That’s it, I’m out!

People are going to leave your firm. It’s a natural fact of life. What do you do when it’s someone whom you want to keep who has handed in their resignation?


Currently, I’m working with a number of senior candidates who are either completely disenfranchised with their firm or are on the path to being so. After 5, 7, 10 years employment, what causes this? Why would someone who you’ve taken under your wing, that you mentored and raised, want to suddenly leave?


There are reasons that are out of your control. Situations that arise that you can do little about. These would include moving away or a career change. There are more pressing issues that fester grow like a parasite and push them to the edge.


At the crux of it, it comes down to being valued. Someone who is valued is likely to weather the tough times and stay for the long term. Being valued deeply resonates with us and if we aren’t feeling the love, we’ll seek it elsewhere. What that looks like varies and means something different to everyone.


Here are the three main reasons that people don’t feel valued and leave along with what we’ve seen work to effectively retain them.


1. Progression

Working with senior candidates, probably the biggest step they are looking to take in their career is ascending to Partnership. There are a lot of people who believe that they are ready to take the next and they may or may not be. This is huge for them and you. They believe they are winning the work and generating the fees to achieve Partnership. In some instances, there are Senior Managers and Directors who are winning more work than the Partners they report to but they feel as they aren’t good enough to be offered that position.


I will be the first person to agree that not everyone is deserving of a Partner position within your firm. For those who are, why are we making them jump through hoops? We’re dealing with highly driven people who have worked diligently chasing this carrot. When they are at the finish line, why do firms change the goal posts?


What we have seen work in retaining these people is frankly communication. The covers three main areas:

a. Expectations and targets (what needs to be achieved in relation to metrics)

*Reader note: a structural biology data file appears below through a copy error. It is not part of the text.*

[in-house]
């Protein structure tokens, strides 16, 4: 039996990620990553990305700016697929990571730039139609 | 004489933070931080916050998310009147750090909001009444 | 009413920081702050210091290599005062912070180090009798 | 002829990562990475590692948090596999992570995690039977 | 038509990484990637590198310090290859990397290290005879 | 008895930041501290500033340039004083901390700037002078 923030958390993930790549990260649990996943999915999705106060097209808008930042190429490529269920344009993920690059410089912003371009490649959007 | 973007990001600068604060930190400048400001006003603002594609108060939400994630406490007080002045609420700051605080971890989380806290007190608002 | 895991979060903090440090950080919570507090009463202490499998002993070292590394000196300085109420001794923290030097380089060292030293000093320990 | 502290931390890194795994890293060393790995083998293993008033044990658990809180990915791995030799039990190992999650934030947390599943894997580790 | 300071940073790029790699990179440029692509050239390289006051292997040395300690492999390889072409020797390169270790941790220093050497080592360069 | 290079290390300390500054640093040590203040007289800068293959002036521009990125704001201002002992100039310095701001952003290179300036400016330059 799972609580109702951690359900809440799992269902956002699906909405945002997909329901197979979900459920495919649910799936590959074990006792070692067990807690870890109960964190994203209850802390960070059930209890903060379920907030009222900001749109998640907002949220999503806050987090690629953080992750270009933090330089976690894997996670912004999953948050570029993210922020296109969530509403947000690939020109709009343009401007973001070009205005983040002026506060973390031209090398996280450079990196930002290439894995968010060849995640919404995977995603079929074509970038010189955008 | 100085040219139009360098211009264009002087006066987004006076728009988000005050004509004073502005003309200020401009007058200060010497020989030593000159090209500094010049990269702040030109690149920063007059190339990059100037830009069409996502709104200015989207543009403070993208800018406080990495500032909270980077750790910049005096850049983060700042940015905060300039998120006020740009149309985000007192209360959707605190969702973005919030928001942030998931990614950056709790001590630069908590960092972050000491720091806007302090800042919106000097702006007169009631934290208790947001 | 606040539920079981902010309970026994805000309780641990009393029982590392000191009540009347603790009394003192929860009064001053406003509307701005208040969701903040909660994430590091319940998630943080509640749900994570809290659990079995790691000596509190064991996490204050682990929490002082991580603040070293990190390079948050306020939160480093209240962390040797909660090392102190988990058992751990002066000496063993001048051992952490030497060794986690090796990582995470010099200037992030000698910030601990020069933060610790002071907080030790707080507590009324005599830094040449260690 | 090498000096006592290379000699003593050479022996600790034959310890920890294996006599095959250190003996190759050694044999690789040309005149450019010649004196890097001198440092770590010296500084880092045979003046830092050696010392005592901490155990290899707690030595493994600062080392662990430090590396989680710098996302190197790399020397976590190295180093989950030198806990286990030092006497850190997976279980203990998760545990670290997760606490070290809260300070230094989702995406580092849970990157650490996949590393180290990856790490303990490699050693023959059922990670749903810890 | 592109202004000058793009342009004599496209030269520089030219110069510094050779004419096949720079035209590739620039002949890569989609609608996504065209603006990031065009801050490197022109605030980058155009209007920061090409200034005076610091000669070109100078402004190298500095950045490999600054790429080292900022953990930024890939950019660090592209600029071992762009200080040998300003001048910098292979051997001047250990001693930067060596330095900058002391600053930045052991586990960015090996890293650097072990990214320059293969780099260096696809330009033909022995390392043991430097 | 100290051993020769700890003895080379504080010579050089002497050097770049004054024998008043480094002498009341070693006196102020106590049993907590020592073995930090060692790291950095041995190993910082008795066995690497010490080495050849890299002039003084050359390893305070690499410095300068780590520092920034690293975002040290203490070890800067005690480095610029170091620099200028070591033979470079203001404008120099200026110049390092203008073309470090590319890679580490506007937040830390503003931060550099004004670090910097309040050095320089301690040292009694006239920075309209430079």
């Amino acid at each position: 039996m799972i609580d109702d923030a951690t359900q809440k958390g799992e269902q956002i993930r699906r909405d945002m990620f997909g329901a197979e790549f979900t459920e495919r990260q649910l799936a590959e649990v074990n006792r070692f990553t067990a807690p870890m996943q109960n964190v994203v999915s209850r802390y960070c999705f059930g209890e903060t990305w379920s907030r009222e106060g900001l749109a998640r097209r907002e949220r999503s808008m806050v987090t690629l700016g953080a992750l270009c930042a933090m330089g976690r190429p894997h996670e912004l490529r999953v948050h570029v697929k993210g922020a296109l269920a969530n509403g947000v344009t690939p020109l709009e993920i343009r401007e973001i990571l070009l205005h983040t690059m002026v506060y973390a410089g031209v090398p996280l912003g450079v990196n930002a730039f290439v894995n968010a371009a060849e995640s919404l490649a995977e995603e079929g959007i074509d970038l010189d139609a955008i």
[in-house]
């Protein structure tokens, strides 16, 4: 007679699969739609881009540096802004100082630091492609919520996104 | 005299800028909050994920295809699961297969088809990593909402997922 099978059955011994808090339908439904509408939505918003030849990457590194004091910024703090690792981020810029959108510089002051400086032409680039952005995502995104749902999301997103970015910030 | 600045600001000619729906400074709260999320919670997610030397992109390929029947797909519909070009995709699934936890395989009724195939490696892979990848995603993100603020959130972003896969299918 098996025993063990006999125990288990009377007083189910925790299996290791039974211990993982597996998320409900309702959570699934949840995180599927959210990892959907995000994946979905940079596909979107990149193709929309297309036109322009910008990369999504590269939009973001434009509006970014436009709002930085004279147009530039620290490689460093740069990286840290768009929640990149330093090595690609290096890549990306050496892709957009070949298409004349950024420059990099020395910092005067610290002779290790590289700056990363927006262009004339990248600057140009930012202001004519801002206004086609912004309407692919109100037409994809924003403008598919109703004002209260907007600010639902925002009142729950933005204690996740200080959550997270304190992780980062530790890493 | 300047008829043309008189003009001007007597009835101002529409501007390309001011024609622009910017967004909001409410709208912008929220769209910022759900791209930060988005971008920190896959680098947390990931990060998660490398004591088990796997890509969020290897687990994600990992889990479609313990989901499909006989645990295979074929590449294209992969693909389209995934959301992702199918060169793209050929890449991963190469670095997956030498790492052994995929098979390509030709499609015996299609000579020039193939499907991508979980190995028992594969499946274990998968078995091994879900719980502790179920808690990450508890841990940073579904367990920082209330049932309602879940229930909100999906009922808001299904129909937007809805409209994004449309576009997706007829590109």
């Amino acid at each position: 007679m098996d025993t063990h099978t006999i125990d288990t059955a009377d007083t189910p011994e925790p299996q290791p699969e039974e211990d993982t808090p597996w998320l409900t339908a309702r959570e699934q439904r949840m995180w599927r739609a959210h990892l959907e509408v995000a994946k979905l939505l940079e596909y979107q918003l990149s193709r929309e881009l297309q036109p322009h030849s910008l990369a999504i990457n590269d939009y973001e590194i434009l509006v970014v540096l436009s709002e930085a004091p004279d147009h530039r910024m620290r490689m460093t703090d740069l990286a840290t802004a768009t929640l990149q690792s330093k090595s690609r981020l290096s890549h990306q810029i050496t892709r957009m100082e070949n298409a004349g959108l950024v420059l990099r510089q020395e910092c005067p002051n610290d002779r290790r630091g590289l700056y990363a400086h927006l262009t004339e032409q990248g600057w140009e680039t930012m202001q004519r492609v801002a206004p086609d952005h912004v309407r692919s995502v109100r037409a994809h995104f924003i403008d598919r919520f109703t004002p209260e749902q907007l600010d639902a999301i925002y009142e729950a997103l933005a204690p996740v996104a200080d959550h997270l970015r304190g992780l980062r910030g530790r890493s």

b. Behaviours being promoted (what values need to be displayed and any feedback on internal and external communication)

c. Administrative requirements (funding, valuation, Partner votes etc)


If they didn’t achieve any of those or there was a particular reason they weren’t eligible for Partnership last year, explain this to them. Take them for a coffee and walk through what they see and where you envision them going. A simple “I don’t know” doesn’t cut it – and it’s crazy how frequently that’s the response. The same applies to more junior staff looking to be promoted.


2. Time

Following on from the last point, time is a big factor when people are starting to feel undervalued or unloved. We are all on the clock. Looking at LinkedIn, there’s post after post informing us that we only have 86,400 seconds in a day etc etc.


Working in a professional services environment, we understand the importance of time. There simply isn’t enough in the day. Clients want this, staff need that, something-something need to sort out the back office of the business etc. There are factors pulling left, right, and centre.


What we’ve seen work in these situations is, funnily enough, communication. The simple act of taking 15 minutes out to see how things are goes a long way. Grabbing a coffee in the morning together and sitting down for 10-15 minutes and offering them some feedback on how their last big engagement went, or how they tackled that really tough client, or how they missed out on that proposal but gave it a red hot go that you loved – all this goes a long way.


Again, people want to feel valued and loved. Remember that time that you left the office early, picked up the kids from school, and spent the afternoon with them? Imagine if you spent 10 minutes with your top performers.


3. Money

The money question. How often do we hear employers say that it’s all about the dollars? People just want to be paid more. Actually, that’s contrary to what we see. It’s usually about a lot more than the pay packet. We’ve seen people take serious haircuts to move into a role that motivates them.


When it comes to money, people want to feel valued. If there’s a discrepancy between them and another person who is at the same level, it needs to be understood why. We recently worked with a Senior Accountant earning $58,xxx who discovered that one of his colleagues, with the same amount of experience, was on $79,xxx. He tried to speak with management and they ‘were too busy’.


Again, communication works to retain these people. We’ve found in these instances, explaining what causes these discrepancies goes a long way. Frankly, if Person A is doing the same role as Person B, there shouldn’t be a discrepancy but I’ll save that for another time. Speak with them about what they need to do to receive a greater pay rise next year. Explain those metrics and work with them throughout the year to help them get there.


As much as money matters, people aren’t necessarily expecting the world. They’re expecting what they feel they deserve for the contribution they’ve made.



Good people are hard to find. Then when they come in, you need to train them and ensure that they fit culturally, and assimilate well. You have great people in your team. They adore the work that you do. They appreciate that it’s a two-way street. They understand that they can see you when they need to. Keep the lines of communication open and you should retain them. Once they start feeling undervalued, used, and unloved, it’s only a matter of time.

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